Americans Taste Japanese Kit Kats and Immediately Fall In Love

 

When we saw the title to one of Buzzfeed‘s latest videos, we admit, we were a bit apprehensive. You can’t blame us though. Their new video “Americans Try Exotic Japanese Kit Kats” sounds awfully familiar to another video they made earlier this year titled “Americans Taste Exotic Asian Food.” Although exposure to Asian food is always appreciated, we were definitely left feeling uncomfortable with the reactions (or rather, overreactions) to Asian food. We basically watched four minutes of gagging and food spitting.

In their defense, these taste testers were given dishes such as chicken feet and developing duck embryo. Many commenters angrily pointed out that Buzzfeed chose Asia’s scariest dishes just to get a bad reaction.

Well, it seems Buzzfeed definitely listened to their viewers! Instead of scavenging Asia for the most unpleasant looking food, they instead turned to something many of us are familiar with and even love: Kit Kats.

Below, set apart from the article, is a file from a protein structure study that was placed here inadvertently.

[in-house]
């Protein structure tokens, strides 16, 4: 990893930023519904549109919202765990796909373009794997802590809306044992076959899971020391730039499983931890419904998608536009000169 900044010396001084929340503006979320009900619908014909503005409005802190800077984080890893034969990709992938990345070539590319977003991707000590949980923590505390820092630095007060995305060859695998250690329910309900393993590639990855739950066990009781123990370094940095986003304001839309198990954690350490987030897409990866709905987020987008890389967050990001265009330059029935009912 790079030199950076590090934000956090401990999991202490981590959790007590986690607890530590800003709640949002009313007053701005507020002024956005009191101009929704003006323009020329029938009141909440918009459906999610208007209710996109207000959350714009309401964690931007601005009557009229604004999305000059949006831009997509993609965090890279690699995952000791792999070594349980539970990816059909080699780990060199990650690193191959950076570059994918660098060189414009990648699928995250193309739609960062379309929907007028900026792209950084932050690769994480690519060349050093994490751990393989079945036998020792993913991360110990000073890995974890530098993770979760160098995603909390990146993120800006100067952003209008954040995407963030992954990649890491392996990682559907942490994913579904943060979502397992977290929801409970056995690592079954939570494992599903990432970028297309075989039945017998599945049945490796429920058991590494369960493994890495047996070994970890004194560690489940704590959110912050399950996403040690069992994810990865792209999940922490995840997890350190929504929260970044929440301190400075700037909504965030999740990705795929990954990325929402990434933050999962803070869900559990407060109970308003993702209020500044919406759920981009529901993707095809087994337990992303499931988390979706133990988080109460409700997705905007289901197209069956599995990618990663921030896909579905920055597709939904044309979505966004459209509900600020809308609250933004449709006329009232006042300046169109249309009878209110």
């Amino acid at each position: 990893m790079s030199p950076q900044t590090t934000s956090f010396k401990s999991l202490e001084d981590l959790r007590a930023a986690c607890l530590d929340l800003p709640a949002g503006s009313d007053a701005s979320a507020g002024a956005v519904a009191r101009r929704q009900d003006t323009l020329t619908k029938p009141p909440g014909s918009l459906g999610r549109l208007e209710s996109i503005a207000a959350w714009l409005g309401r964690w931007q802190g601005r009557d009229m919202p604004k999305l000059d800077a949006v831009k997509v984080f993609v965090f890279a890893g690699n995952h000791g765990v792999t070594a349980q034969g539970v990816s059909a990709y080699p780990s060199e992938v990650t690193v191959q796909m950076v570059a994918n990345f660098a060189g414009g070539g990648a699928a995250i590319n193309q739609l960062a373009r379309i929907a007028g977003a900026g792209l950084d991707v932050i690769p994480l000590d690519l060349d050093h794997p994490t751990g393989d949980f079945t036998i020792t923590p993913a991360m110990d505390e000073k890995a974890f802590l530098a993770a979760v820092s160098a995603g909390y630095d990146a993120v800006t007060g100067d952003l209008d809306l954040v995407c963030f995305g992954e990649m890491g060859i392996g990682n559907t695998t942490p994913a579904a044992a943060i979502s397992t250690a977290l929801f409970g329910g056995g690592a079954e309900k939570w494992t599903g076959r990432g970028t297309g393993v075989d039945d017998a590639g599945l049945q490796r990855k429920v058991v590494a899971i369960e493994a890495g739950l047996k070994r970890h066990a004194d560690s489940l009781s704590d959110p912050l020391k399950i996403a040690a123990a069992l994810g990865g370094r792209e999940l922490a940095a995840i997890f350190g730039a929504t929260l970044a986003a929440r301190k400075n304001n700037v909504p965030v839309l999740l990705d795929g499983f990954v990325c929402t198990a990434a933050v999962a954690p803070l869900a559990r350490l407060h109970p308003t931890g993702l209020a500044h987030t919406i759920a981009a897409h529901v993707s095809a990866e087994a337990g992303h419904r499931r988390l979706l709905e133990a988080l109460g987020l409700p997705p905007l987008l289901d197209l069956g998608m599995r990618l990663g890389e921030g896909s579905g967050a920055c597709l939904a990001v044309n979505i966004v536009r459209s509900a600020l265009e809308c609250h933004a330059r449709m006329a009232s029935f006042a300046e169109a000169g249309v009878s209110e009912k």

Of course, these are no ordinary Kit Kats. We’re accustomed to a Kit Kat’s crunchy wafer covered in milk chocolate, but Japanese Kit Kats come in countless flavors. The taste testers tried everything from apple to tea-flavored Kit Kats.

Sure enough, the taste-testers had no hesitation when it came to trying the sweets. They reacted with absolute delight and proved that yes, Asian food and snacks can be delicious.

 

How School Lunch in America Compares to Japan, Philippines, India and Korea

 

Yesterday, Buzzfeed released a video called “School Lunches Around The World” which (as the title suggests) shows the average school lunch of children from various countries.  Most interesting of all was the difference in size, nutritional value and of course, content.

Screen Shot 2014-10-08 at 4.25.31 PMAccording to the video, a typical school lunch in the United States consists of a peanut butter and jelly sandwich, some chips, a Go-gurt, an apple and some milk. Although many comments argued that a more typical American school lunch consists of a slice of pizza instead of a PB&J, we have to admit that this combination pretty much hits the mark when it comes to average lunches.

 

But does the video accurately show the average school lunch in Asian countries?

 

  Screen Shot 2014-10-08 at 4.37.59 PMAlthough the image shows Japan’s lunch consisting of rice, mackerel and pickled spinach, it’s safe to assume that the vegetables and fish can be substituted with other ingredients. The main essence of a Japanese lunch is clear: food is made from scratch and made to be healthy. In fact, Japan’s child obesity rate, which is always among the world’s lowest, has declined for each of the past six years.